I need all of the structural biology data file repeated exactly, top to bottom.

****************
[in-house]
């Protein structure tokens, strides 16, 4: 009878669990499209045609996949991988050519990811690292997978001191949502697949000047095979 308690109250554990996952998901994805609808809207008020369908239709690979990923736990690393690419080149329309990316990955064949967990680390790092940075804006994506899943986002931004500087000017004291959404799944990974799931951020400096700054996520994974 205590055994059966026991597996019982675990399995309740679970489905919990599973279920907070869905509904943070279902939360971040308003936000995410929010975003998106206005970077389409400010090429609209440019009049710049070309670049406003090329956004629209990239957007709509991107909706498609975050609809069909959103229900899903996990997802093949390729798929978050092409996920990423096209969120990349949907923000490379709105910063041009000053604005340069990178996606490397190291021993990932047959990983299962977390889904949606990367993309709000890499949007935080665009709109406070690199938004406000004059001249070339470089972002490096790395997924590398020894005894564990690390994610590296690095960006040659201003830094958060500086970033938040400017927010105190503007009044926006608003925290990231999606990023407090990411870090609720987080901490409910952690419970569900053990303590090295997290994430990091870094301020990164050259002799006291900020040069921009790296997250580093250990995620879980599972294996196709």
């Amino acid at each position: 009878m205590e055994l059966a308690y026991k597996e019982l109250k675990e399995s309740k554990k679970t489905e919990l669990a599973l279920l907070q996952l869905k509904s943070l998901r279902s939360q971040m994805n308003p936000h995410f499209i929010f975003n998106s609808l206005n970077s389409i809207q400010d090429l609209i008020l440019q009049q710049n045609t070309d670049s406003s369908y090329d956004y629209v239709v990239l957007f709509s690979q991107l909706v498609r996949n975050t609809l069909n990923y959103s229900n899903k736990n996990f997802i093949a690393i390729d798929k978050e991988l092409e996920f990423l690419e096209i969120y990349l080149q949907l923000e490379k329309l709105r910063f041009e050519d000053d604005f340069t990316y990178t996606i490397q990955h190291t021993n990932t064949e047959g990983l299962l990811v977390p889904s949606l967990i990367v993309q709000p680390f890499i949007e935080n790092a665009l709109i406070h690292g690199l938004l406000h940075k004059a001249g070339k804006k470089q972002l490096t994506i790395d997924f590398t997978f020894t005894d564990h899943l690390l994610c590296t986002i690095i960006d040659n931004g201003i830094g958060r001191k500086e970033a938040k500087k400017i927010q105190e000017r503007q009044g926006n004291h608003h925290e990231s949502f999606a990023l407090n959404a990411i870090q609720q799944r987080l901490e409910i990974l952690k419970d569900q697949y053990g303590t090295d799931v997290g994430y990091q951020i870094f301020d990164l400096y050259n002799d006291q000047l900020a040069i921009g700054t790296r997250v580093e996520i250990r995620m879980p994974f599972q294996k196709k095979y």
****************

[in-house]
């Protein structure tokens, strides 16, 4: 009878669990499209045609996949991988050519990811690292997978001191949502697949000047095979 308690109250554990996952998901994805609808809207008020369908239709690979990923736990690393690419080149329309990316990955064949967990680390790092940075804006994506899943986002931004500087000017004291959404799944990974799931951020400096700054996520994974 205590055994059966026991597996019982675990399995309740679970489905919990599973279920907070869905509904943070279902939360971040308003936000995410929010975003998106206005970077389409400010090429609209440019009049710049070309670049406003090329956004629209990239957007709509991107909706498609975050609809069909959103229900899903996990997802093949390729798929978050092409996920990423096209969120990349949907923000490379709105910063041009000053604005340069990178996606490397190291021993990932047959990983299962977390889904949606990367993309709000890499949007935080665009709109406070690199938004406000004059001249070339470089972002490096790395997924590398020894005894564990690390994610590296690095960006040659201003830094958060500086970033938040400017927010105190503007009044926006608003925290990231999606990023407090990411870090609720987080901490409910952690419970569900053990303590090295997290994430990091870094301020990164050259002799006291900020040069921009790296997250580093250990995620879980599972294996196709």
């Amino acid at each position: 009878m205590e055994l059966a308690y026991k597996e019982l109250k675990e399995s309740k554990k679970t489905e919990l669990a599973l279920l907070q996952l869905k509904s943070l998901r279902s939360q971040m994805n308003p936000h995410f499209i929010f975003n998106s609808l206005n970077s389409i809207q400010d090429l609209i008020l440019q009049q710049n045609t070309d670049s406003s369908y090329d956004y629209v239709v990239l957007f709509s690979q991107l909706v498609r996949n975050t609809l069909n990923y959103s229900n899903k736990n996990f997802i093949a690393i390729d798929k978050e991988l092409e996920f990423l690419e096209i969120y990349l080149q949907l923000e490379k329309l709105r910063f041009e050519d000053d604005f340069t990316y990178t996606i490397q990955h190291t021993n990932t064949e047959g990983l299962l990811v977390p889904s949606l967990i990367v993309q709000p680390f890499i949007e935080n790092a665009l709109i406070h690292g690199l938004l406000h940075k004059a001249g070339k804006k470089q972002l490096t994506i790395d997924f590398t997978f020894t005894d564990h899943l690390l994610c590296t986002i690095i960006d040659n931004g201003i830094g958060r001191k500086e970033a938040k500087k400017i927010q105190e000017r503007q009044g926006n004291h608003h925290e990231s949502f999606a990023l407090n959404a990411i870090q609720q799944r987080l901490e409910i990974l952690k419970d569900q697949y053990g303590t090295d799931v997290g994430y990091q951020i870094f301020d990164l400096y050259n002799d006291q000047l900020a040069i921009g700054t790296r997250v580093e996520i250990r995620m879980p994974f599972q294996k196709k095979y």